A nationwide study in Sweden estimates the elevated risk of advanced or fatal prostate cancer among relatives of men with the disease, providing new data that could help refine guidelines for the age at which screening should begin.
Clinical guidelines for the age to start prostate cancer screening aim to ensure that the benefits of identifying the disease early outweigh the risks of diagnosing and treating cancer that will not harm the patient. Current guidelines note that men with a family history of prostate cancer have a greater risk and should begin screening early. However, due to lack of sufficient data, the age at which early screening should begin has been unclear.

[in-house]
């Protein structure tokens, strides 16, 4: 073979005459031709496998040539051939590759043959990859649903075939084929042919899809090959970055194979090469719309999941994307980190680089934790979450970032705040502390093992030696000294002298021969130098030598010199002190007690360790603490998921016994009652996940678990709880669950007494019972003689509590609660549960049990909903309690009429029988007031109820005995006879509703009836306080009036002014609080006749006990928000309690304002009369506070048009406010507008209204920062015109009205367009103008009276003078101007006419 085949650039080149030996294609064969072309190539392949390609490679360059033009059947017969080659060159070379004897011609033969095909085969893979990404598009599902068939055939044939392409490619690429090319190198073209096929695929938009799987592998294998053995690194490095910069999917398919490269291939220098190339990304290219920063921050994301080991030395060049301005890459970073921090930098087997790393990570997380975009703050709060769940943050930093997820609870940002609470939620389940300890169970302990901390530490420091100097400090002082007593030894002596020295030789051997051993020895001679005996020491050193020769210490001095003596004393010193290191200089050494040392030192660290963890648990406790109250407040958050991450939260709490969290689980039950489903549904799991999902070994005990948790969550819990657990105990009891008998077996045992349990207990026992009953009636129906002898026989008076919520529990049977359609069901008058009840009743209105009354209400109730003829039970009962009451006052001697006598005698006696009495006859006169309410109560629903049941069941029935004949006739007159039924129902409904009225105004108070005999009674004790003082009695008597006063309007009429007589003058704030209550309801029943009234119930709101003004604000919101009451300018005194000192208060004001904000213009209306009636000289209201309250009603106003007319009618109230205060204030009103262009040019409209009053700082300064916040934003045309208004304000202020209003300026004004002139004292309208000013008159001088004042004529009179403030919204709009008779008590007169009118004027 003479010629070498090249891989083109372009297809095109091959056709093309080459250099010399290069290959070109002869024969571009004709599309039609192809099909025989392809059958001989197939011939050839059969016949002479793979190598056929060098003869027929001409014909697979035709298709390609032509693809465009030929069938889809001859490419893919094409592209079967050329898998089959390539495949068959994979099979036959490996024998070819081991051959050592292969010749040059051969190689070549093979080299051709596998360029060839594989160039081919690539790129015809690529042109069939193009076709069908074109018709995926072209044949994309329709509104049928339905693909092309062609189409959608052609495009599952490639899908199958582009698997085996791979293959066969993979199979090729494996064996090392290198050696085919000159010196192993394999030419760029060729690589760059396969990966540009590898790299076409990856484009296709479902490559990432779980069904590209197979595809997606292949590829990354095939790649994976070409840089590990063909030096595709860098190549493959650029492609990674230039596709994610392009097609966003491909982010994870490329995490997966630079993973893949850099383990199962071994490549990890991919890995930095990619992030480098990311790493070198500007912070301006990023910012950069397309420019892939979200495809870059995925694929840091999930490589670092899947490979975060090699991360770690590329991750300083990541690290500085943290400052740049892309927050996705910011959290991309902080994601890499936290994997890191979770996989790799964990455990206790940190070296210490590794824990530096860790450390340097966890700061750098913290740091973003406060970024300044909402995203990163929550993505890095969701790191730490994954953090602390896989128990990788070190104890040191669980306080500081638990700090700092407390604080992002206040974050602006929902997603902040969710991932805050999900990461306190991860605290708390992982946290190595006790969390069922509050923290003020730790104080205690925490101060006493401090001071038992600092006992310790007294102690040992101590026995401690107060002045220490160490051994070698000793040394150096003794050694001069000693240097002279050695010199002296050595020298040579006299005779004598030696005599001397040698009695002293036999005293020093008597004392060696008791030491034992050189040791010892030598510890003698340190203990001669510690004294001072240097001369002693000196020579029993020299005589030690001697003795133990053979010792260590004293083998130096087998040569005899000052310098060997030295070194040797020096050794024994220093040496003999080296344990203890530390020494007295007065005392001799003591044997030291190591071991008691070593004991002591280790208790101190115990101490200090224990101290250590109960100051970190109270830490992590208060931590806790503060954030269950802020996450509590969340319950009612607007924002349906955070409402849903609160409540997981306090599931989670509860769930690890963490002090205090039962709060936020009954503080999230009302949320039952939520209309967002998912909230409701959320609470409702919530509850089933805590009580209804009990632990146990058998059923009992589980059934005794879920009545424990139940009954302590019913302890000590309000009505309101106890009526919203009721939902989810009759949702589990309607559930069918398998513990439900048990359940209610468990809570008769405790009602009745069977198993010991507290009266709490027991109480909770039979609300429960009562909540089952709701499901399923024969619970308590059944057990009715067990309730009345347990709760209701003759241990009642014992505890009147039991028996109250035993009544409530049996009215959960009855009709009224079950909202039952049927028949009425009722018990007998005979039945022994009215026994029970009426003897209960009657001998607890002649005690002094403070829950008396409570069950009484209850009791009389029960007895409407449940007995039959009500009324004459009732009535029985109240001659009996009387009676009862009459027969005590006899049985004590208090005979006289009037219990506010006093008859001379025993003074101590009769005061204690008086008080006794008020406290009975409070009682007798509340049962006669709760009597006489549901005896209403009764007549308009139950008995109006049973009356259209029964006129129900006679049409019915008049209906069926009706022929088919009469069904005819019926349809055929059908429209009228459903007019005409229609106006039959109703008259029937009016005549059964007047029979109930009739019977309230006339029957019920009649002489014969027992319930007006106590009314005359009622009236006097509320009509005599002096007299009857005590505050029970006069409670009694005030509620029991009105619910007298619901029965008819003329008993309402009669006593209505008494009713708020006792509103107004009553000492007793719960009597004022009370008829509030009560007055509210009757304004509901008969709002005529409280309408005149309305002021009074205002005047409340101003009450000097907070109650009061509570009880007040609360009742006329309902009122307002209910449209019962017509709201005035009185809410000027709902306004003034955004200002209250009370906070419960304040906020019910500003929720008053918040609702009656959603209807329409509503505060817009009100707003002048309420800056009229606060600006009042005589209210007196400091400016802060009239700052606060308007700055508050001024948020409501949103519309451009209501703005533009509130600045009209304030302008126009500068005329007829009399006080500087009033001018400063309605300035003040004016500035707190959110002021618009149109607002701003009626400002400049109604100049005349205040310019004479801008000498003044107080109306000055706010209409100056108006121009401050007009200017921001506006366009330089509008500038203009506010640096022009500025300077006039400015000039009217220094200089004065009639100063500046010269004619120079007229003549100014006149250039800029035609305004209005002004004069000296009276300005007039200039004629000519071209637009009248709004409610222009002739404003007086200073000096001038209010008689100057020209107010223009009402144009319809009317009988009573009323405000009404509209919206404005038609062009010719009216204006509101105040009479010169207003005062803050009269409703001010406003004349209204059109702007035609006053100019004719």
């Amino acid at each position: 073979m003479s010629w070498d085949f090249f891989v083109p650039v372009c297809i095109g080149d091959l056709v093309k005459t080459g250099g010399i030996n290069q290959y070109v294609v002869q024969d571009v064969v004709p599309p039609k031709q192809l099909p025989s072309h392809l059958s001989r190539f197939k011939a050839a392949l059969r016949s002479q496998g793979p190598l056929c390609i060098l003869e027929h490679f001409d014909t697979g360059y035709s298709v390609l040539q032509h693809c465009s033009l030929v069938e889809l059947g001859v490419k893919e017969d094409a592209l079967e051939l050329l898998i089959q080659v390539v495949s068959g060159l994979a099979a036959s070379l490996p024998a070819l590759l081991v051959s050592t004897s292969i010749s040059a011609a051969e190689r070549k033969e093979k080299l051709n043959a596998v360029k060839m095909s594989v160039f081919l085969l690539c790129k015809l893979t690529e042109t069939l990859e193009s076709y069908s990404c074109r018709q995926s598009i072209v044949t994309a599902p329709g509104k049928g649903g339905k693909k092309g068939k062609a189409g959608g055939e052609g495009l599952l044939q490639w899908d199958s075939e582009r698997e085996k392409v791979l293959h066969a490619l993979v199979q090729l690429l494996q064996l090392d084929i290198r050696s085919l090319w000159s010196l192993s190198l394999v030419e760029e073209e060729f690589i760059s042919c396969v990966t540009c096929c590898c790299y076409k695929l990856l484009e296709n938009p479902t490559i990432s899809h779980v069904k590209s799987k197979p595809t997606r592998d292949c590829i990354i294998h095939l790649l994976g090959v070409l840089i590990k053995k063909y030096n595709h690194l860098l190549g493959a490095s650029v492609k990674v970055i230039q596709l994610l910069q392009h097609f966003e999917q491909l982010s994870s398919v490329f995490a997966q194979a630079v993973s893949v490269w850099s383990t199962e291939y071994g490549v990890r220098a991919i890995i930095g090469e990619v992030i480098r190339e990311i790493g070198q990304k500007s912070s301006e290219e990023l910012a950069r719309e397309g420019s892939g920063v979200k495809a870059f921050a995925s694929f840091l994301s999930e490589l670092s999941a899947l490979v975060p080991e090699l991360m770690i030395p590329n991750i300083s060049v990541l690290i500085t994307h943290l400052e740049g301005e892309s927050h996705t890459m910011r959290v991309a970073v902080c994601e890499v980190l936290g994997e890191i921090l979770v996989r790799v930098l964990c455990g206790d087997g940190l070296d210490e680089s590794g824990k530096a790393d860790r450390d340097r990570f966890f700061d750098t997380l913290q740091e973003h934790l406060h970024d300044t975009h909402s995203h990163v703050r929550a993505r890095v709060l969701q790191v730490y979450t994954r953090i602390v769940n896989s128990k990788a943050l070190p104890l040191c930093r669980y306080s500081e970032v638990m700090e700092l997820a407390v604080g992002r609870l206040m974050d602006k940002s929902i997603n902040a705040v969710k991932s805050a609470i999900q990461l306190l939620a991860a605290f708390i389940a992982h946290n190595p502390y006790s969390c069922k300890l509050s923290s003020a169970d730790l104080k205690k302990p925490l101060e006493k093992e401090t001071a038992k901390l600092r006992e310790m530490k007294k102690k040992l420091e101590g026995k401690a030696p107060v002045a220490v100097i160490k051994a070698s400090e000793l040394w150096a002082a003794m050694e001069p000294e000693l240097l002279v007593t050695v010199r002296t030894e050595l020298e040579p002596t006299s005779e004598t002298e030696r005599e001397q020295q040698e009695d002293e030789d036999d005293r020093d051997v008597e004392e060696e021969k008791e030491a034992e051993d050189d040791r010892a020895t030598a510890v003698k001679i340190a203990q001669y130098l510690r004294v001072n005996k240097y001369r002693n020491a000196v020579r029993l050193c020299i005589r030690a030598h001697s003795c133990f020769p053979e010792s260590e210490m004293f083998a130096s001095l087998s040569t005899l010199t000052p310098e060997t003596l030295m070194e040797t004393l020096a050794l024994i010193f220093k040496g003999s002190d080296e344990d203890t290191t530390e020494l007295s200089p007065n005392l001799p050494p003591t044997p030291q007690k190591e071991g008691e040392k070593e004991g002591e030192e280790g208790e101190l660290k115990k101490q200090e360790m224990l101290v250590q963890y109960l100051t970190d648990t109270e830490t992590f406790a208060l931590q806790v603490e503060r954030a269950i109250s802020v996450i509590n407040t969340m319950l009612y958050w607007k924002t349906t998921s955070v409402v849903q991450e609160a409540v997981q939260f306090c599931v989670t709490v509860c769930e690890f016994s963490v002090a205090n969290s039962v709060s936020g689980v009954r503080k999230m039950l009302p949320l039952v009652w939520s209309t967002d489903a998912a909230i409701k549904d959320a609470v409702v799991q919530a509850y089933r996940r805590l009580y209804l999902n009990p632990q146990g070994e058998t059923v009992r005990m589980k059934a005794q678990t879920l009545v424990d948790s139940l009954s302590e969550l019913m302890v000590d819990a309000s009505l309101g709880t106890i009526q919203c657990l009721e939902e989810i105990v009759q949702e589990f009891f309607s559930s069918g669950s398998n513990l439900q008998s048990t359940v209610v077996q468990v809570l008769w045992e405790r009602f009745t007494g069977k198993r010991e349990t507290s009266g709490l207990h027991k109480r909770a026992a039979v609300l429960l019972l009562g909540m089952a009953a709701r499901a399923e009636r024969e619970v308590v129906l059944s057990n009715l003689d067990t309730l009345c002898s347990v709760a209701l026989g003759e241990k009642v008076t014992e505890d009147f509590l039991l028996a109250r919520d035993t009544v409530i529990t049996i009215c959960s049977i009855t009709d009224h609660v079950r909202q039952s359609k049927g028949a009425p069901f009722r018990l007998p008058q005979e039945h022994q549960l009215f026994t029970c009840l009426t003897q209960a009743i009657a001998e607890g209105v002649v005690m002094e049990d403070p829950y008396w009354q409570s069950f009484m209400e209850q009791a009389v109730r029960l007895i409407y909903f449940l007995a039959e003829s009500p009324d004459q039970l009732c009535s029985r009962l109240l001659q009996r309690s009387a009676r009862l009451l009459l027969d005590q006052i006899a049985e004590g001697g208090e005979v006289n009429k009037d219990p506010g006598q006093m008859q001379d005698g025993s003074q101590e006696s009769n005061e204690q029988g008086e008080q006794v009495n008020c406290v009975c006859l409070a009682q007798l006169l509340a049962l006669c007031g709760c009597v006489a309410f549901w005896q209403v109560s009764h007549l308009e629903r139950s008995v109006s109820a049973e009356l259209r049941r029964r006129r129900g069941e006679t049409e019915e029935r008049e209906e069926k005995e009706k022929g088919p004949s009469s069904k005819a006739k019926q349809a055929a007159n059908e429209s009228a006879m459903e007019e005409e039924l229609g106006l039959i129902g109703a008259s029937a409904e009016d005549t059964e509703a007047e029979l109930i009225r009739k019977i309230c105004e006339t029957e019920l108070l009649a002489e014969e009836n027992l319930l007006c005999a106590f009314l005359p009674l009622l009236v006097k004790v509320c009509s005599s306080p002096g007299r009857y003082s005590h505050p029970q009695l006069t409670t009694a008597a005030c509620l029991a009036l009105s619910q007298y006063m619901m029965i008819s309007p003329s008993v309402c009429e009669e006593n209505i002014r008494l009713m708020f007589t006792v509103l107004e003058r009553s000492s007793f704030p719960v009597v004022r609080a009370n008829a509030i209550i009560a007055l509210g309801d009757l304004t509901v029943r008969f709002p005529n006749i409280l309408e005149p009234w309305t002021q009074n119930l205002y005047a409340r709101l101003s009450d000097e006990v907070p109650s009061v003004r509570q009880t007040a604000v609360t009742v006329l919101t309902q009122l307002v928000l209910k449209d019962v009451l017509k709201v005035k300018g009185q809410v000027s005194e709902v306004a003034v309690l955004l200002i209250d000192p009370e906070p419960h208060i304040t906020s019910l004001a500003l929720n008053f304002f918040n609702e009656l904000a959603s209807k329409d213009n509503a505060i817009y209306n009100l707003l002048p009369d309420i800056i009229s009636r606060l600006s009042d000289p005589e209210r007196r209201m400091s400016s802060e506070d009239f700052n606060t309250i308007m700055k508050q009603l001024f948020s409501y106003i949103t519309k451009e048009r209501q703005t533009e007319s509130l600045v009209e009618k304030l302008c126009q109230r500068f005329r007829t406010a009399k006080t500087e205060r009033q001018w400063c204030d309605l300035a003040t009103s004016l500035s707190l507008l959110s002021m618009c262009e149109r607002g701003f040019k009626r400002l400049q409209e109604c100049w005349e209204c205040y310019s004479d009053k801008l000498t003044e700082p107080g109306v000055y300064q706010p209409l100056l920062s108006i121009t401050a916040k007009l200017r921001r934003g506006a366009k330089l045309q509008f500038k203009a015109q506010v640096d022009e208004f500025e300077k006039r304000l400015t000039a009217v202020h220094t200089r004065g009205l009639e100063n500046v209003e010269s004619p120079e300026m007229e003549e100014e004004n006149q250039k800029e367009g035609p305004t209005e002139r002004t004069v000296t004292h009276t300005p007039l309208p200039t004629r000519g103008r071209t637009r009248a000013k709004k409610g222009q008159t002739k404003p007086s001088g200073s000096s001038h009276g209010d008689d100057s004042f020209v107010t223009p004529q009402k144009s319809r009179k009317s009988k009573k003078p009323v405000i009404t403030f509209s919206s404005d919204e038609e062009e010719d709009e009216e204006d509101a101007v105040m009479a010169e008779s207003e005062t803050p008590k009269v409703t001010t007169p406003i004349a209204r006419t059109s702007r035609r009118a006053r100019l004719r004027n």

The researchers found that men with a family history of prostate cancer reached the screening risk threshold up to 12 years earlier. However, different men reached this threshold at different ages, depending on how many of their first-degree relatives had prostate cancer and the age at which the relatives were diagnosed.
By comparing their calculations with various guidelines, the researchers determined that men with a family history of prostate cancer reach a high enough risk to start
screening anywhere from 2 to 11 years earlier than currently recommended.